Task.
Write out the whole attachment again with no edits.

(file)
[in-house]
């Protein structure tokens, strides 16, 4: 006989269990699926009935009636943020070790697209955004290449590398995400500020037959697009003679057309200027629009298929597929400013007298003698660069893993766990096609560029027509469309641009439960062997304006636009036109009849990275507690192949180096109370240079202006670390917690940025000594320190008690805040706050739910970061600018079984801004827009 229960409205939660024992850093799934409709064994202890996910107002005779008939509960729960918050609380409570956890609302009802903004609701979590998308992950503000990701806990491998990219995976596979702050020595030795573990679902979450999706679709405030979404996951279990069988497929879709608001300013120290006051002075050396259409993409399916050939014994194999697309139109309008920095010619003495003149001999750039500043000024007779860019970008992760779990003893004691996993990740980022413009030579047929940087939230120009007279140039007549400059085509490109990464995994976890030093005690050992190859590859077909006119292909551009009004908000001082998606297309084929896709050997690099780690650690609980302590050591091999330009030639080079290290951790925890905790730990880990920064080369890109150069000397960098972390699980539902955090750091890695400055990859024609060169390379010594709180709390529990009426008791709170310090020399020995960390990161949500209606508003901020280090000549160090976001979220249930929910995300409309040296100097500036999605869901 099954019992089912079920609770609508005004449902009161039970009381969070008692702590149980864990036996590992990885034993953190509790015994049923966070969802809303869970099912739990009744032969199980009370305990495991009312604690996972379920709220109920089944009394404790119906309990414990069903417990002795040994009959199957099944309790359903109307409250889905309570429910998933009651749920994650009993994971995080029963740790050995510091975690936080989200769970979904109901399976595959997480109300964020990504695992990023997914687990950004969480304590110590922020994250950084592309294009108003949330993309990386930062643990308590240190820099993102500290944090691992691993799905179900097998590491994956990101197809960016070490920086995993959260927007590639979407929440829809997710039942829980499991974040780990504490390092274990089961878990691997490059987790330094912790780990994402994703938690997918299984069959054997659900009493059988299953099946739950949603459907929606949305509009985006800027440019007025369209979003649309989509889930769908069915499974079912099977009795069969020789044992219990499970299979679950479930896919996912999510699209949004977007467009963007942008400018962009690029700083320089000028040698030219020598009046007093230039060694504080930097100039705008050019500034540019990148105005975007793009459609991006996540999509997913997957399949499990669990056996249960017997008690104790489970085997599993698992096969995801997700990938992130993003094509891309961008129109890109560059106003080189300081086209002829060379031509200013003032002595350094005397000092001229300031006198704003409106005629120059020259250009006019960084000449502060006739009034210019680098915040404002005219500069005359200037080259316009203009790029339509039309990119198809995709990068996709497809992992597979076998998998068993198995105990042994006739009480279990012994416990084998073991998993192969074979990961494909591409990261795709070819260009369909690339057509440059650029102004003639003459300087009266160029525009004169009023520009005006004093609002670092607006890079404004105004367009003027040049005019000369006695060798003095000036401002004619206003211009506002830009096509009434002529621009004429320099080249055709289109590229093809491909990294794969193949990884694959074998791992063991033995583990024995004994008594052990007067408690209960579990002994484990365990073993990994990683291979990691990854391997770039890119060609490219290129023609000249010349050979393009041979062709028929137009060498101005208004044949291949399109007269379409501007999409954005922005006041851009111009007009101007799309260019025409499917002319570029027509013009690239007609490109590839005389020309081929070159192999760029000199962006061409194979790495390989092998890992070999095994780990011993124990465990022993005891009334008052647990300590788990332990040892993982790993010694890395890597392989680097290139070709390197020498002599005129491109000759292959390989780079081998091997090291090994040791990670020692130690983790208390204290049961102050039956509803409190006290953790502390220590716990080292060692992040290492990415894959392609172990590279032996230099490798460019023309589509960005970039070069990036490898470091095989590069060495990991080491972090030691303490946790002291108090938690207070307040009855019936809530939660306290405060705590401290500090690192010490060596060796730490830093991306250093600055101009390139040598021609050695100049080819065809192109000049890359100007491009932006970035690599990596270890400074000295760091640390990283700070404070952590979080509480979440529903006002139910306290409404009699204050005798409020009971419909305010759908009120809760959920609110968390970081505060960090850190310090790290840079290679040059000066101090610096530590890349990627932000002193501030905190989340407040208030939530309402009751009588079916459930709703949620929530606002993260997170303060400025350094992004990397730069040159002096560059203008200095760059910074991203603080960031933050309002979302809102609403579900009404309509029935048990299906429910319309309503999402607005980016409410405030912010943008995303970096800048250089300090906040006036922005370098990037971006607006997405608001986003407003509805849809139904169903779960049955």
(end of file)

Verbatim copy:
[in-house]
């Protein structure tokens, strides 16, 4: 006989269990699926009935009636943020070790697209955004290449590398995400500020037959697009003679057309200027629009298929597929400013007298003698660069893993766990096609560029027509469309641009439960062997304006636009036109009849990275507690192949180096109370240079202006670390917690940025000594320190008690805040706050739910970061600018079984801004827009 229960409205939660024992850093799934409709064994202890996910107002005779008939509960729960918050609380409570956890609302009802903004609701979590998308992950503000990701806990491998990219995976596979702050020595030795573990679902979450999706679709405030979404996951279990069988497929879709608001300013120290006051002075050396259409993409399916050939014994194999697309139109309008920095010619003495003149001999750039500043000024007779860019970008992760779990003893004691996993990740980022413009030579047929940087939230120009007279140039007549400059085509490109990464995994976890030093005690050992190859590859077909006119292909551009009004908000001082998606297309084929896709050997690099780690650690609980302590050591091999330009030639080079290290951790925890905790730990880990920064080369890109150069000397960098972390699980539902955090750091890695400055990859024609060169390379010594709180709390529990009426008791709170310090020399020995960390990161949500209606508003901020280090000549160090976001979220249930929910995300409309040296100097500036999605869901 099954019992089912079920609770609508005004449902009161039970009381969070008692702590149980864990036996590992990885034993953190509790015994049923966070969802809303869970099912739990009744032969199980009370305990495991009312604690996972379920709220109920089944009394404790119906309990414990069903417990002795040994009959199957099944309790359903109307409250889905309570429910998933009651749920994650009993994971995080029963740790050995510091975690936080989200769970979904109901399976595959997480109300964020990504695992990023997914687990950004969480304590110590922020994250950084592309294009108003949330993309990386930062643990308590240190820099993102500290944090691992691993799905179900097998590491994956990101197809960016070490920086995993959260927007590639979407929440829809997710039942829980499991974040780990504490390092274990089961878990691997490059987790330094912790780990994402994703938690997918299984069959054997659900009493059988299953099946739950949603459907929606949305509009985006800027440019007025369209979003649309989509889930769908069915499974079912099977009795069969020789044992219990499970299979679950479930896919996912999510699209949004977007467009963007942008400018962009690029700083320089000028040698030219020598009046007093230039060694504080930097100039705008050019500034540019990148105005975007793009459609991006996540999509997913997957399949499990669990056996249960017997008690104790489970085997599993698992096969995801997700990938992130993003094509891309961008129109890109560059106003080189300081086209002829060379031509200013003032002595350094005397000092001229300031006198704003409106005629120059020259250009006019960084000449502060006739009034210019680098915040404002005219500069005359200037080259316009203009790029339509039309990119198809995709990068996709497809992992597979076998998998068993198995105990042994006739009480279990012994416990084998073991998993192969074979990961494909591409990261795709070819260009369909690339057509440059650029102004003639003459300087009266160029525009004169009023520009005006004093609002670092607006890079404004105004367009003027040049005019000369006695060798003095000036401002004619206003211009506002830009096509009434002529621009004429320099080249055709289109590229093809491909990294794969193949990884694959074998791992063991033995583990024995004994008594052990007067408690209960579990002994484990365990073993990994990683291979990691990854391997770039890119060609490219290129023609000249010349050979393009041979062709028929137009060498101005208004044949291949399109007269379409501007999409954005922005006041851009111009007009101007799309260019025409499917002319570029027509013009690239007609490109590839005389020309081929070159192999760029000199962006061409194979790495390989092998890992070999095994780990011993124990465990022993005891009334008052647990300590788990332990040892993982790993010694890395890597392989680097290139070709390197020498002599005129491109000759292959390989780079081998091997090291090994040791990670020692130690983790208390204290049961102050039956509803409190006290953790502390220590716990080292060692992040290492990415894959392609172990590279032996230099490798460019023309589509960005970039070069990036490898470091095989590069060495990991080491972090030691303490946790002291108090938690207070307040009855019936809530939660306290405060705590401290500090690192010490060596060796730490830093991306250093600055101009390139040598021609050695100049080819065809192109000049890359100007491009932006970035690599990596270890400074000295760091640390990283700070404070952590979080509480979440529903006002139910306290409404009699204050005798409020009971419909305010759908009120809760959920609110968390970081505060960090850190310090790290840079290679040059000066101090610096530590890349990627932000002193501030905190989340407040208030939530309402009751009588079916459930709703949620929530606002993260997170303060400025350094992004990397730069040159002096560059203008200095760059910074991203603080960031933050309002979302809102609403579900009404309509029935048990299906429910319309309503999402607005980016409410405030912010943008995303970096800048250089300090906040006036922005370098990037971006607006997405608001986003407003509805849809139904169903779960049955």